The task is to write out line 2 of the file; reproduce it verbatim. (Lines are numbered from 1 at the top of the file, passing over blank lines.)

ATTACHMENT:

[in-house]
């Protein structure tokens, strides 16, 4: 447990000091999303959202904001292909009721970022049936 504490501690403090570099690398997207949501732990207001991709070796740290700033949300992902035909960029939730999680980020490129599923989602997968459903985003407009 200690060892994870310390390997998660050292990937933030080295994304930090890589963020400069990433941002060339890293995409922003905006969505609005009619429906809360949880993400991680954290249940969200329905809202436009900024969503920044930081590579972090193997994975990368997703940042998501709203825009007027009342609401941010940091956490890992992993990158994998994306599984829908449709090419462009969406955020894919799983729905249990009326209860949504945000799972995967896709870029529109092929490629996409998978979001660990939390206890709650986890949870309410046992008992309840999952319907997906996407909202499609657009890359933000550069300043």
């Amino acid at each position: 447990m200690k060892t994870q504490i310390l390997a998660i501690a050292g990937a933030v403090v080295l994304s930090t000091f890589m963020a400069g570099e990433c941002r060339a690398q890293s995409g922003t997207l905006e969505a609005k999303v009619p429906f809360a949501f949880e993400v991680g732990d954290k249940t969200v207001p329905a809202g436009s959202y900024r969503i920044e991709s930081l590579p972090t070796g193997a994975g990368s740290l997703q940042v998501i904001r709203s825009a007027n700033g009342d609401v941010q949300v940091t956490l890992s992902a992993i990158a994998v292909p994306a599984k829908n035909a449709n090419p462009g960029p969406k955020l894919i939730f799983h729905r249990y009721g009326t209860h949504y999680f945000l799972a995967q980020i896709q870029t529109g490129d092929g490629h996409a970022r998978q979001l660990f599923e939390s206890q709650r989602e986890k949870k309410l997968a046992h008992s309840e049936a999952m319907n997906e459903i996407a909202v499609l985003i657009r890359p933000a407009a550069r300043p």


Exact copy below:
């Protein structure tokens, strides 16, 4: 447990000091999303959202904001292909009721970022049936 504490501690403090570099690398997207949501732990207001991709070796740290700033949300992902035909960029939730999680980020490129599923989602997968459903985003407009 200690060892994870310390390997998660050292990937933030080295994304930090890589963020400069990433941002060339890293995409922003905006969505609005009619429906809360949880993400991680954290249940969200329905809202436009900024969503920044930081590579972090193997994975990368997703940042998501709203825009007027009342609401941010940091956490890992992993990158994998994306599984829908449709090419462009969406955020894919799983729905249990009326209860949504945000799972995967896709870029529109092929490629996409998978979001660990939390206890709650986890949870309410046992008992309840999952319907997906996407909202499609657009890359933000550069300043």